All of the above I believe, and in all areas of life. Without the above, I’d still be sitting home or in the Grand Rapids airport, wondering what next. Instead, I made it to my flight on time for a conference presentation–despite Murphy’s Law appearing this morning (as it often does for our students). In fact, choices I made related to my successful trip seem remarkably similar to advice we give our students. Not surprisingly, decades after I learned these lessons in college myself, the advice still works as long as everyone does their part. Following are lessons that still stick with me for my own life as well as in my role as teacher/designer.
Chance favors the prepared mind
Reading through American Airline’s (AA) trip web advice, I figured out I’d need to leave by 4am. As I am NOT that early a morning person, I proactively loaded my luggage into my car and set out travel clothes. I thought about some “what ifs,” and tossed in a soda and bagel in case I didn’t have time for breakfast. Seeing 4:37 as I awoke (having slept through two alarms) I was out the door in 5 minutes. Seriously–with 110 miles to go for a 6:45am flight.
How do we help students prepare for assignment & test deadlines?
2. Don’t put off until tomorrow what you can do today
Last night I considered waiting until the airport to check in for my flight, but chose to get it done using AA’s online check-in system to save time in the morning. They did their part with online directions being easy to follow, including a plan for any technology I chose. When I got there physically, there were also clear signs showing me where to go. Running through the parking garage, security gate, and breathlessly holding my phone above the scanner with 30 seconds to spare before the plane doors locked me out, the wayfinding and ease of use was highly appreciated when stressed!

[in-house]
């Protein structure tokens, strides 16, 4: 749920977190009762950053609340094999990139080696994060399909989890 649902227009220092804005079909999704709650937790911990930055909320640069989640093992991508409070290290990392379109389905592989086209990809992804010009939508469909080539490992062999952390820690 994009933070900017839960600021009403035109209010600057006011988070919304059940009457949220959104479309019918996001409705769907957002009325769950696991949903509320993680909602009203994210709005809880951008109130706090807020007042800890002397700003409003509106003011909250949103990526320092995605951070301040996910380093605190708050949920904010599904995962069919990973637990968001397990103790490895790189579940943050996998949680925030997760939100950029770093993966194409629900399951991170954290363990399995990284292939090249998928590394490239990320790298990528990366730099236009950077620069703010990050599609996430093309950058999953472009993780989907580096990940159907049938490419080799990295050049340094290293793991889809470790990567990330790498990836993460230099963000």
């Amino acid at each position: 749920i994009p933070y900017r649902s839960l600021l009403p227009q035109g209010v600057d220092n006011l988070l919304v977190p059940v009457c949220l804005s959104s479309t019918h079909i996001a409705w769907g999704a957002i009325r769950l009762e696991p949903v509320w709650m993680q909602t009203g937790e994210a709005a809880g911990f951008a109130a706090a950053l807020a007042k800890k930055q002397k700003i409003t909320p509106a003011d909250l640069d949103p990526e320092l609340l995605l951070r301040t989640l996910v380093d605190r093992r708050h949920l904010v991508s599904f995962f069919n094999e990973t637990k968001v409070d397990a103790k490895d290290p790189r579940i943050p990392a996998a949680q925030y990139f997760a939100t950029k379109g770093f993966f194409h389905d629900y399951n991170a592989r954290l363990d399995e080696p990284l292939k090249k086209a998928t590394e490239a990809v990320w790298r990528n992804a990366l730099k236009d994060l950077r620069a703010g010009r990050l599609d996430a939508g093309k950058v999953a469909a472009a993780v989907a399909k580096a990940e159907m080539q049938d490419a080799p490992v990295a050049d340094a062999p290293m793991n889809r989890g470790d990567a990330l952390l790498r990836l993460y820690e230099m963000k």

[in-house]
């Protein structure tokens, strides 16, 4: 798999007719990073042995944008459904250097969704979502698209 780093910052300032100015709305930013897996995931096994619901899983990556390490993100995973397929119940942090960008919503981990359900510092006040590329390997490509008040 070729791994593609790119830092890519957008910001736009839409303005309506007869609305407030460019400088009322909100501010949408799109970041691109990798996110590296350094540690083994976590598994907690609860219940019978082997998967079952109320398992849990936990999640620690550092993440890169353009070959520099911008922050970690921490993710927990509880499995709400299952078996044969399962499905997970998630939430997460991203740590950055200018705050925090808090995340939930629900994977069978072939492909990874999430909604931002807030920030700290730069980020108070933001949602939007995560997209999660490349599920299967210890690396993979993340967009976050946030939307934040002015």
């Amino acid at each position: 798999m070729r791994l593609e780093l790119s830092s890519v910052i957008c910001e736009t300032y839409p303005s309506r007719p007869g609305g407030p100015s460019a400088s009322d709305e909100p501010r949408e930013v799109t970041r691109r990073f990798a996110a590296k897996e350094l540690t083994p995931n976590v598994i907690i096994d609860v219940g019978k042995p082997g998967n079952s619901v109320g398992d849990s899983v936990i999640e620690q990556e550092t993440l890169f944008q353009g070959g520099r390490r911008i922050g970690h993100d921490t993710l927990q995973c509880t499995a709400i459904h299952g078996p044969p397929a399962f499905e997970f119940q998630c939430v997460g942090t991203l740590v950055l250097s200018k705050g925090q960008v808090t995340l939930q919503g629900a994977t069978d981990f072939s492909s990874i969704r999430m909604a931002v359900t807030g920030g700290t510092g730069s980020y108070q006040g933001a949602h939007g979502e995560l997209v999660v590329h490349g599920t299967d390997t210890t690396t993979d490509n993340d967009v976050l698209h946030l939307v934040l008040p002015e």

What wayfinding do we provide for stressed students completing high-stakes assignments?
Just do it. (Cult of Done)
My mental math and Google Maps said I’d never make it, & I thought about not trying (like many of our students). But, I knew that I had signed up for text notifications and could call for advice as soon as I was on the road. I did, hoping that that I’d get a person at 5am who could tell me how to salvage my efforts. Fortunately, AA had done their own “what if” scenarios and created multiple options. If I needed a lot more time, I could pay penalty fees and other costs but guarantee a later flight to make my trip. Or, if I thought I only needed a little more time, I could fly standby on the next flight with no extra charges other than my own inconvenience. Feeling good that no matter what time I got to the airport, I could make my overall trip I was able to concentrate on just driving safely. Otherwise, I would have either quit or rushed heedlessly through trying just to get there. Turned out, I parked, looked at the time, and ran for it–going faster and faster as I got closer and closer, and…I MADE IT!
How do we provide options so our students feel confident that they can succeed in our course, even when Murphy’s Law throws them some curves?